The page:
Dr. West, I want to start with you. This is, as you noted, a history- making choice on your part, an all-African-American ticket, but also a ticket that includes the first Muslim on a presidential ticket that was announced on Eid, the end of Ramadan. What message are you sending by doing that?

CORNEL WEST, INDEPENDENT PRESIDENTIAL CANDIDATE: First, I want to thank you for having both of us on. It's always a blessing to be on with my dear sister, Melina. But no, I think both of us, we come from a great tradition of a great people who, in the face of hatred, terror, and trauma, produced love warriors, freedom fighters, and wounded healers. And both of us attempt to be true to that tradition.

That's what I meant when I said put a smile on the face of Fannie Lou Hamer, and a smile on the face of Martin Luther King Jr., a smile on the face of Harriet Tubman. So very much like the musicians, you know what I mean, that when Marvin and Tammy get together, or when Count Basie asks for Billie Holiday, it's a black ticket rooted in the best of a people, but it embraces everybody, because it's about justice across the board.

It's about freedom across the board. Most importantly, it's about truth, because we've got a whole lot of lying, and hatred, and revenge in American politics. We provide an alternative vision and a different way of engaging politics.

PHILLIP: So, I do have to ask you about the political realities that we're in. You know this, as well as I do. Some of this polling is not good for you, Dr. West. It shows seven swing states that will decide the election. You are behind Robert Kennedy, Jr. in all of them. The low single digits. The same is true in a national poll. The same is true even among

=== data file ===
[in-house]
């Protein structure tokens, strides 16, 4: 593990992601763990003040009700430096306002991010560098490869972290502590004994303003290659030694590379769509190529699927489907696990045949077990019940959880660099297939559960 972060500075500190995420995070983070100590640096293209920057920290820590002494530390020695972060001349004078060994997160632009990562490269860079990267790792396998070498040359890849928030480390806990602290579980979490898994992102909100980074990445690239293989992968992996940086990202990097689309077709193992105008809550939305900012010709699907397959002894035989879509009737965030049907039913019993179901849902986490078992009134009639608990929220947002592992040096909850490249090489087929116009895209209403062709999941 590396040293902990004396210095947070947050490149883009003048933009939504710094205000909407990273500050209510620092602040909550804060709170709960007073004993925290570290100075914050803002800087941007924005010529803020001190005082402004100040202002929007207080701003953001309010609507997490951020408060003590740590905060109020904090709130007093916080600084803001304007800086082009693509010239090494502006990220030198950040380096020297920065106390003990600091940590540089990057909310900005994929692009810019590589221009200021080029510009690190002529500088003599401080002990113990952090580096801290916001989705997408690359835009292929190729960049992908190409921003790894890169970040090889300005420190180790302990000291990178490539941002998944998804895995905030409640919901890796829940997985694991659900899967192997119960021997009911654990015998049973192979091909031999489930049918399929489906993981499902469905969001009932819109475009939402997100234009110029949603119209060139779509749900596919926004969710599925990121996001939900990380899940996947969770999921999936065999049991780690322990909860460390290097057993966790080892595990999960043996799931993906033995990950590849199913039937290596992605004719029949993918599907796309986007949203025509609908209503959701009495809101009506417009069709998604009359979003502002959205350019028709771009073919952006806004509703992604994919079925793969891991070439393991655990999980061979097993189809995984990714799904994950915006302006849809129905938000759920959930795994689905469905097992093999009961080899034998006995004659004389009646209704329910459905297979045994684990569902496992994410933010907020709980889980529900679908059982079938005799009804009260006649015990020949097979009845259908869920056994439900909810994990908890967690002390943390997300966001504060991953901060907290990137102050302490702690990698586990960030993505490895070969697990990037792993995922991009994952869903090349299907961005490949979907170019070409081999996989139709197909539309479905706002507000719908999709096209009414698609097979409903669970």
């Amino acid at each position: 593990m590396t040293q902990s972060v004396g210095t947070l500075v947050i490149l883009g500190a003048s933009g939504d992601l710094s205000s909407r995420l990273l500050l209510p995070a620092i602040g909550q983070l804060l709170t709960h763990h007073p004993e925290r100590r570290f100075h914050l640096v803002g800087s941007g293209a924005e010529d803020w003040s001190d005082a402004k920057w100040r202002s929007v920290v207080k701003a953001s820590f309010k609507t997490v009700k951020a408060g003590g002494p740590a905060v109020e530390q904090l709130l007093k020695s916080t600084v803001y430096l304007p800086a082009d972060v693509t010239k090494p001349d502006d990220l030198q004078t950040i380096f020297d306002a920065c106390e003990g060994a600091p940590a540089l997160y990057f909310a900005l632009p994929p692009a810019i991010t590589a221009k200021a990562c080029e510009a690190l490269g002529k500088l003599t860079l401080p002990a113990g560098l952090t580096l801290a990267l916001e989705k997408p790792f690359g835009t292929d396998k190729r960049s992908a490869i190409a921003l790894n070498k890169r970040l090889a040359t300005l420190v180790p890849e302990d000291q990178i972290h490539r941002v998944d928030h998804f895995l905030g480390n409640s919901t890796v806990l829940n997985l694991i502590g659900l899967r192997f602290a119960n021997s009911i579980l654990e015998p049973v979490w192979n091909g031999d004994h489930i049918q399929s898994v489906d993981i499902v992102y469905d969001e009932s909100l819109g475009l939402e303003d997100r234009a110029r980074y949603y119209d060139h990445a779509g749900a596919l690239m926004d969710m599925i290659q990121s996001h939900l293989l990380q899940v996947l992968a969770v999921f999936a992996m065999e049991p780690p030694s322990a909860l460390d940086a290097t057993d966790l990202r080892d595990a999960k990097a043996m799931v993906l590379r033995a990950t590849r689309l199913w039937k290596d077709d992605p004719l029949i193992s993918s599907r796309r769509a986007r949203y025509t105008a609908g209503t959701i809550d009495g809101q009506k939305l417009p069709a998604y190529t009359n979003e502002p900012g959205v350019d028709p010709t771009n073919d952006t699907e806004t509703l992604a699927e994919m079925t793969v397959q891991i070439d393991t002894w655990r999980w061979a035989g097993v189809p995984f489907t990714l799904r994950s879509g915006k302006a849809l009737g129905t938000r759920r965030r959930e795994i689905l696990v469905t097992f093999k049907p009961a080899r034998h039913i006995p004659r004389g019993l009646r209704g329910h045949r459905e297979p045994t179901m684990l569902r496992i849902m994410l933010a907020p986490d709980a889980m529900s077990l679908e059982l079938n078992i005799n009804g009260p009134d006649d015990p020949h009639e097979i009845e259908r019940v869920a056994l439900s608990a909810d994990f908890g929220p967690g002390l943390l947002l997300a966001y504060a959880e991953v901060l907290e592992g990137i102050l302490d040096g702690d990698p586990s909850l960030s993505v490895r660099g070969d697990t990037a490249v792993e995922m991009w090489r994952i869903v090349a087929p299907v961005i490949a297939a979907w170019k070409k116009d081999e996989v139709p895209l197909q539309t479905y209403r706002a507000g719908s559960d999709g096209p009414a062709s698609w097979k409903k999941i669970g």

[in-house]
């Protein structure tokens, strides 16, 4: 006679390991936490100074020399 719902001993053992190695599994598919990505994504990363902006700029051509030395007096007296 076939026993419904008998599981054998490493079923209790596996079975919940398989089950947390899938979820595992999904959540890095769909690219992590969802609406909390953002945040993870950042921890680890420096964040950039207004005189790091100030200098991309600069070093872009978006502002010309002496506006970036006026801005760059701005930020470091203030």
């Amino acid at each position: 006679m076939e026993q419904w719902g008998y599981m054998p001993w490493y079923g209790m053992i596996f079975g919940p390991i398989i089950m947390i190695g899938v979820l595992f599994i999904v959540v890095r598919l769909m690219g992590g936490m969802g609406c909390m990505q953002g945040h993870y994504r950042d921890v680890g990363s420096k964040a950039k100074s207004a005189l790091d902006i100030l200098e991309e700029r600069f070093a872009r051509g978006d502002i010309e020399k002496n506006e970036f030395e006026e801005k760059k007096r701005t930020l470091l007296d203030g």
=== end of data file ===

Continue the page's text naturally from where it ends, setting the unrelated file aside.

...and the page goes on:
independent voters, young voters, people who I think ,you would think are part of your constituency. Do you read that as a sign that there is not perhaps the appetite for what you are putting on the table?

WEST: We shall see. It has never looked good for anybody who has a deep love for black people, love for poor people, love for working people, to be up against the system. That's just the case. You know what I mean? You understand that? Trinidad, Brother Carlo, Sister June.

We going to keep loving our child, but it doesn't look good. Look at you now - sharp, on T.V., Harvard-trained. You never know. You got to keep loving. Keep fighting. Keep swinging. That's what this ticket is all about, and I'm blessed to be with my dear sister on it.

PHILLIP: So, I want to ask Dr. Abdullah. You are a newcomer to the political sphere, and I want to ask you about some of your positions. You have tweeted in the past about supporting defund the police, which is something that I think perhaps some people in the Black Lives Matter movement support, but also this tweet from back in 2015, "The KKK, the police, and government officials are one in the same." I wonder, do you stand by that comment?


ABDULLAH: Absolutely and thank you for having me. I want us to understand the history of policing in this country. And so, Twitter doesn't allow you to give a whole history of policing in this country, but in a few sentences, we can just confirm that there is no historian that I've ever come in contact with who disputes the fact that policing in this country hails from slave catching.